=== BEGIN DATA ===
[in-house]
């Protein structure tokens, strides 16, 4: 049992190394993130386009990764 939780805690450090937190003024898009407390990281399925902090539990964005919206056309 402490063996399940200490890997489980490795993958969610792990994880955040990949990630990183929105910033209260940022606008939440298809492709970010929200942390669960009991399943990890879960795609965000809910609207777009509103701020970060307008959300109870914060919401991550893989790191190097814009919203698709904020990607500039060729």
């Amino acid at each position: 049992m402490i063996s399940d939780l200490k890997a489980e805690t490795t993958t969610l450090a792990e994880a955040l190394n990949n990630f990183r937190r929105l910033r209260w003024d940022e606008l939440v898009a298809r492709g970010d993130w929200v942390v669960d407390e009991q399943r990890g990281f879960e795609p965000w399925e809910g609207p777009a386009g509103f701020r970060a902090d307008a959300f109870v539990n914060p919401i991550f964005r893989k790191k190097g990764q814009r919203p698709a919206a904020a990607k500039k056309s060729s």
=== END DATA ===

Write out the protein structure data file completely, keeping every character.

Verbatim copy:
[in-house]
């Protein structure tokens, strides 16, 4: 049992190394993130386009990764 939780805690450090937190003024898009407390990281399925902090539990964005919206056309 402490063996399940200490890997489980490795993958969610792990994880955040990949990630990183929105910033209260940022606008939440298809492709970010929200942390669960009991399943990890879960795609965000809910609207777009509103701020970060307008959300109870914060919401991550893989790191190097814009919203698709904020990607500039060729």
């Amino acid at each position: 049992m402490i063996s399940d939780l200490k890997a489980e805690t490795t993958t969610l450090a792990e994880a955040l190394n990949n990630f990183r937190r929105l910033r209260w003024d940022e606008l939440v898009a298809r492709g970010d993130w929200v942390v669960d407390e009991q399943r990890g990281f879960e795609p965000w399925e809910g609207p777009a386009g509103f701020r970060a902090d307008a959300f109870v539990n914060p919401i991550f964005r893989k790191k190097g990764q814009r919203p698709a919206a904020a990607k500039k056309s060729s």